The $10.1 billion merger of the two more-or-less equal firms was announced on Monday. It's expected to create a company with roughly $17 billion in annual revenue, including 65% from climate control equipment.
Ingersoll is involved in an array of industrial products, from stationary refrigeration equipment to golf carts. Trane's stock-in-trade is air conditioners and their servicing, an area that holds abundant potential in many parts of the developing world. The combined company will lag only United Technologies
Trane shareholders will receive about three-fourths of the deal in cash; Ingersoll-Rand will pay $36.50, plus 0.23 of its shares, for each Trane share. The transaction is expected to close sometime in the first or second quarter of 2008, and the companies predict it will create $300 million in annual pre-tax synergies by 2010.
This planned combination represents the latest -- and easily the largest -- step in Ingersoll's movement away from cyclical operations. Last month, it closed on a $4.9 billon sale of its Bobcat equipment operations to Doosan Infracore of South Korea. Earlier this year, it took $1.3 billion from Volvo for a unit that makes road-construction equipment.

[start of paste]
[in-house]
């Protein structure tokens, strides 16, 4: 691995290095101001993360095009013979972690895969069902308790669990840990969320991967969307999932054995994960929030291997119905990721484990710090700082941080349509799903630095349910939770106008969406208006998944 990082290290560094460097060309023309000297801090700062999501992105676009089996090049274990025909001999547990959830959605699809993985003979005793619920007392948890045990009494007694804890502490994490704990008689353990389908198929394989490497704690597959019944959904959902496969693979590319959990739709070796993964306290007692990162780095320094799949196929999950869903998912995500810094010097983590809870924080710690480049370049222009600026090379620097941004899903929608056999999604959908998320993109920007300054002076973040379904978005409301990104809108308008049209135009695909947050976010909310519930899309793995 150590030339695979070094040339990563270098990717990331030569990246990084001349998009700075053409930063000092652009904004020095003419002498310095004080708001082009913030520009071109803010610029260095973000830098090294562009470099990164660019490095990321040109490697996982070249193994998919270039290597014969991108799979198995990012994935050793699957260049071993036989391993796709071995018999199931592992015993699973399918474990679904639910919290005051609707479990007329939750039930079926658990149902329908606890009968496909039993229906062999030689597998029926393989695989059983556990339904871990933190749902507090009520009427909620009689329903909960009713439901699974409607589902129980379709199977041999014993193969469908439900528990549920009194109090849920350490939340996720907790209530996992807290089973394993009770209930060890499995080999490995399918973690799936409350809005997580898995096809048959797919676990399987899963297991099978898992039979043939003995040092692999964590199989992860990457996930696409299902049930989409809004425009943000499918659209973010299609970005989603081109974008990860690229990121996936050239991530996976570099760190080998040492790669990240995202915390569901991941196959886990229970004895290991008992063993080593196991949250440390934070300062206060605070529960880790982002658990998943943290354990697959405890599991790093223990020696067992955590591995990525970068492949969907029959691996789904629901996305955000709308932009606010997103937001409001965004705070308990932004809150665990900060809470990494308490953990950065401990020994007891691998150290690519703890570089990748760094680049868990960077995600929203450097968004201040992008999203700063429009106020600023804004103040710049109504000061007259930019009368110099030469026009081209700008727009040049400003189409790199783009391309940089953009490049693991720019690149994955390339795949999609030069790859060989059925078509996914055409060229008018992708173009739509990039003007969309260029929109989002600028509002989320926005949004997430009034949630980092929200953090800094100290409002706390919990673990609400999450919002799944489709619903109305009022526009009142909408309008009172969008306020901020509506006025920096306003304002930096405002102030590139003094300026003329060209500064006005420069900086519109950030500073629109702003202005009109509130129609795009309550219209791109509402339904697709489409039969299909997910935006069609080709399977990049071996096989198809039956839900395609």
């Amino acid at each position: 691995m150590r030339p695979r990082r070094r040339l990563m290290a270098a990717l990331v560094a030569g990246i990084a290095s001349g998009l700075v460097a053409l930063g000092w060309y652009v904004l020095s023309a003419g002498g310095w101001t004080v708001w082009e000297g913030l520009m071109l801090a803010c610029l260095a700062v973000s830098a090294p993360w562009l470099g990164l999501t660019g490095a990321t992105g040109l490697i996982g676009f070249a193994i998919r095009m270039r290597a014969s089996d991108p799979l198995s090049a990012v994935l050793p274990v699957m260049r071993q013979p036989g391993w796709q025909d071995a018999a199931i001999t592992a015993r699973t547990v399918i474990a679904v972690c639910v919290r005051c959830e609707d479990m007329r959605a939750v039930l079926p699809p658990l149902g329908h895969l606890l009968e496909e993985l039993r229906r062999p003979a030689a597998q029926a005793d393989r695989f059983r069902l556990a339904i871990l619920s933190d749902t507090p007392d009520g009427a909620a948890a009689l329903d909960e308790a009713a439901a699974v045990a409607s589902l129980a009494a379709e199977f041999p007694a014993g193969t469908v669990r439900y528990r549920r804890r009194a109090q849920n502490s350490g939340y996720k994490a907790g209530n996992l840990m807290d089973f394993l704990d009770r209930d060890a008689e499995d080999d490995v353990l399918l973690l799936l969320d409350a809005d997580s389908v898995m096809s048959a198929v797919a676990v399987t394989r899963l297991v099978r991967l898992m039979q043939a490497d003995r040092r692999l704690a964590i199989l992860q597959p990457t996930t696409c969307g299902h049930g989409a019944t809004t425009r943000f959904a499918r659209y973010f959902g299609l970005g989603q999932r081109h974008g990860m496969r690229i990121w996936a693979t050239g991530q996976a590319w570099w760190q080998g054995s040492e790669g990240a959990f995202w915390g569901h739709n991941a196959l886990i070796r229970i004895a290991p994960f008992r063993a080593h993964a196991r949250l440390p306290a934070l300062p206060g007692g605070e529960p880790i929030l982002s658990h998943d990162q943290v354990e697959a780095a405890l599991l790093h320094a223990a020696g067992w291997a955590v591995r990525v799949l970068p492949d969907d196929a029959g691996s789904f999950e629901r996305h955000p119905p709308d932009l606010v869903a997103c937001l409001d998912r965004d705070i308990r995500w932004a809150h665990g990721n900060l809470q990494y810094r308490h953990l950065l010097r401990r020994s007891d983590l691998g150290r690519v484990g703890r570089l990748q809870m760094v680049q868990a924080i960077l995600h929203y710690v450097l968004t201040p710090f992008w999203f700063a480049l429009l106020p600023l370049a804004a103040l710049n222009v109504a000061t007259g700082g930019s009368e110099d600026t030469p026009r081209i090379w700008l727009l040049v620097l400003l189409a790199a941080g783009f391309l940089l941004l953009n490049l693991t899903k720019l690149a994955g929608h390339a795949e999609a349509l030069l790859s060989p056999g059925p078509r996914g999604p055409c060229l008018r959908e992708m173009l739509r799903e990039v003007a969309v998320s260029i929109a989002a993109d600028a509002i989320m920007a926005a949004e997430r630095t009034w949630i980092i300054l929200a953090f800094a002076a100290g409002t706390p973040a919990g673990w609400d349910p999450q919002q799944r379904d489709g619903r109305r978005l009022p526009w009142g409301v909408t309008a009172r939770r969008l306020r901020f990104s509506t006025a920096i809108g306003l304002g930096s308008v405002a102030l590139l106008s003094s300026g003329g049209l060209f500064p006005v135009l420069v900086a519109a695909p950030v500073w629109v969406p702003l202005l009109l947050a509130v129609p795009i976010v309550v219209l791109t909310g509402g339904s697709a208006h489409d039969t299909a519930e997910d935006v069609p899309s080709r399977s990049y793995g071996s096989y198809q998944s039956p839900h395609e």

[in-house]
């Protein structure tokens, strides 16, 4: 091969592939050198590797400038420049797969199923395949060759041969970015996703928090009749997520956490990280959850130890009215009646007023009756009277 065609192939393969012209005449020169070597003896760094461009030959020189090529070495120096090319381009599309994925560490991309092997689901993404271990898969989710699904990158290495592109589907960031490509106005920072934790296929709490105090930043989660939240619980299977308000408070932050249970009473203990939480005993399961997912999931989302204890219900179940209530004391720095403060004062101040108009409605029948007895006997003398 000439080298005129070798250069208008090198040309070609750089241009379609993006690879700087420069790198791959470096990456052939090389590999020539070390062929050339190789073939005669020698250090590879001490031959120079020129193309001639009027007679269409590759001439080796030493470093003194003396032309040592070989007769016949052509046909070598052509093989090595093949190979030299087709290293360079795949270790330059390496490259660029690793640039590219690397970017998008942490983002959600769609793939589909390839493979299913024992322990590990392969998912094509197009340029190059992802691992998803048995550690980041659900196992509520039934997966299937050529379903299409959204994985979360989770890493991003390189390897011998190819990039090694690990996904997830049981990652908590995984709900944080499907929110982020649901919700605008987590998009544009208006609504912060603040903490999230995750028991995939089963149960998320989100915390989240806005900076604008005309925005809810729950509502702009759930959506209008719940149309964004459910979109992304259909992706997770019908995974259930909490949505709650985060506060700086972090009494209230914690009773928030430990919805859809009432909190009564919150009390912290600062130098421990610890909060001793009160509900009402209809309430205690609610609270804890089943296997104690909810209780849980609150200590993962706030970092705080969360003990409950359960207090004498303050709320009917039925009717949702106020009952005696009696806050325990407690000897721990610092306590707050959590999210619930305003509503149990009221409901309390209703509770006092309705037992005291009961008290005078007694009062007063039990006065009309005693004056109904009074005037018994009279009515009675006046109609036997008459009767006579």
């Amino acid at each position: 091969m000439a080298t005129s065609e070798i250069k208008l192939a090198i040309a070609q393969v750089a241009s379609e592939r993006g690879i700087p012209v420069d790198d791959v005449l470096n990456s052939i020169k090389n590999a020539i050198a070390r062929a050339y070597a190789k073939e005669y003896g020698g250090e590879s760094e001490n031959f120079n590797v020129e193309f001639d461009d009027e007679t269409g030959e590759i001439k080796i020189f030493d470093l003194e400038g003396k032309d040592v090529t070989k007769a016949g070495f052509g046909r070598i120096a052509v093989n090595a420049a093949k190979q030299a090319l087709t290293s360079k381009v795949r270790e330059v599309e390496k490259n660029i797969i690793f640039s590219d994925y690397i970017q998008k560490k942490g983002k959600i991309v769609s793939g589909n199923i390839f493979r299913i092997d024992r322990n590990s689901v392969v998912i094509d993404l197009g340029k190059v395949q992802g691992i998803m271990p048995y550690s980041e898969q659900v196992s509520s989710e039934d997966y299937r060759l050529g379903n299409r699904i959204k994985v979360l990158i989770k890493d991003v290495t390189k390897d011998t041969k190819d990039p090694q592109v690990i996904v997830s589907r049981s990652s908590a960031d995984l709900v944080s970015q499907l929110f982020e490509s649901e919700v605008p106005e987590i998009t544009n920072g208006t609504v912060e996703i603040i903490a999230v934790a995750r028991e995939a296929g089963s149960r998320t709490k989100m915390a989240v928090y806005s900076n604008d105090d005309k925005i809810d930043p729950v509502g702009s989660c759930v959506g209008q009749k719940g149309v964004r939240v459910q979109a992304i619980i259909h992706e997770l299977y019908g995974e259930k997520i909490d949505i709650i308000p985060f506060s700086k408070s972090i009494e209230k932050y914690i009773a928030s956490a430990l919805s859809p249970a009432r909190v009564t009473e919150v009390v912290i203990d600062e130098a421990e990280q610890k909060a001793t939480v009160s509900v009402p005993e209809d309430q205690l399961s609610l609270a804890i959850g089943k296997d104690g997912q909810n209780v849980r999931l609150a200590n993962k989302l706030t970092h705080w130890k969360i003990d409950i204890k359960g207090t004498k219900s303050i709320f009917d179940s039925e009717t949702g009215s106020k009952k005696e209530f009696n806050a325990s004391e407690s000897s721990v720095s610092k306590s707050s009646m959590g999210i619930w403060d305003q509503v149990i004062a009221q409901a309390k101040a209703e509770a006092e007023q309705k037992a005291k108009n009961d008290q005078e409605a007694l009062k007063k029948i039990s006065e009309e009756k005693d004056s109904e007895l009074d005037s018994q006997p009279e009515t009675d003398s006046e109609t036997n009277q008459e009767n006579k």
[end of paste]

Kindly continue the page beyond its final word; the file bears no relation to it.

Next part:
In my opinion, Ingersoll-Rand has been excessively overlooked by the market. Despite Warren Buffett's affection for the company, it's gotten short shrift, possibly because of its lack of sex appeal and less-than-sizzling growth record.
Ingersoll-Rand will remain a boring company, but management has predicted that the new firm should generate "EPS growth exceeding 15% per year." That's not bad for a company all but guaranteed to let you sleep at night.
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Fool contributor David Lee Smith has become a major fan of air conditioning through a lifetime spent in the South. He doesn't own shares in any of the companies mentioned, but does welcome your questions or comments. The Fool has one of the coolest disclosure policies around.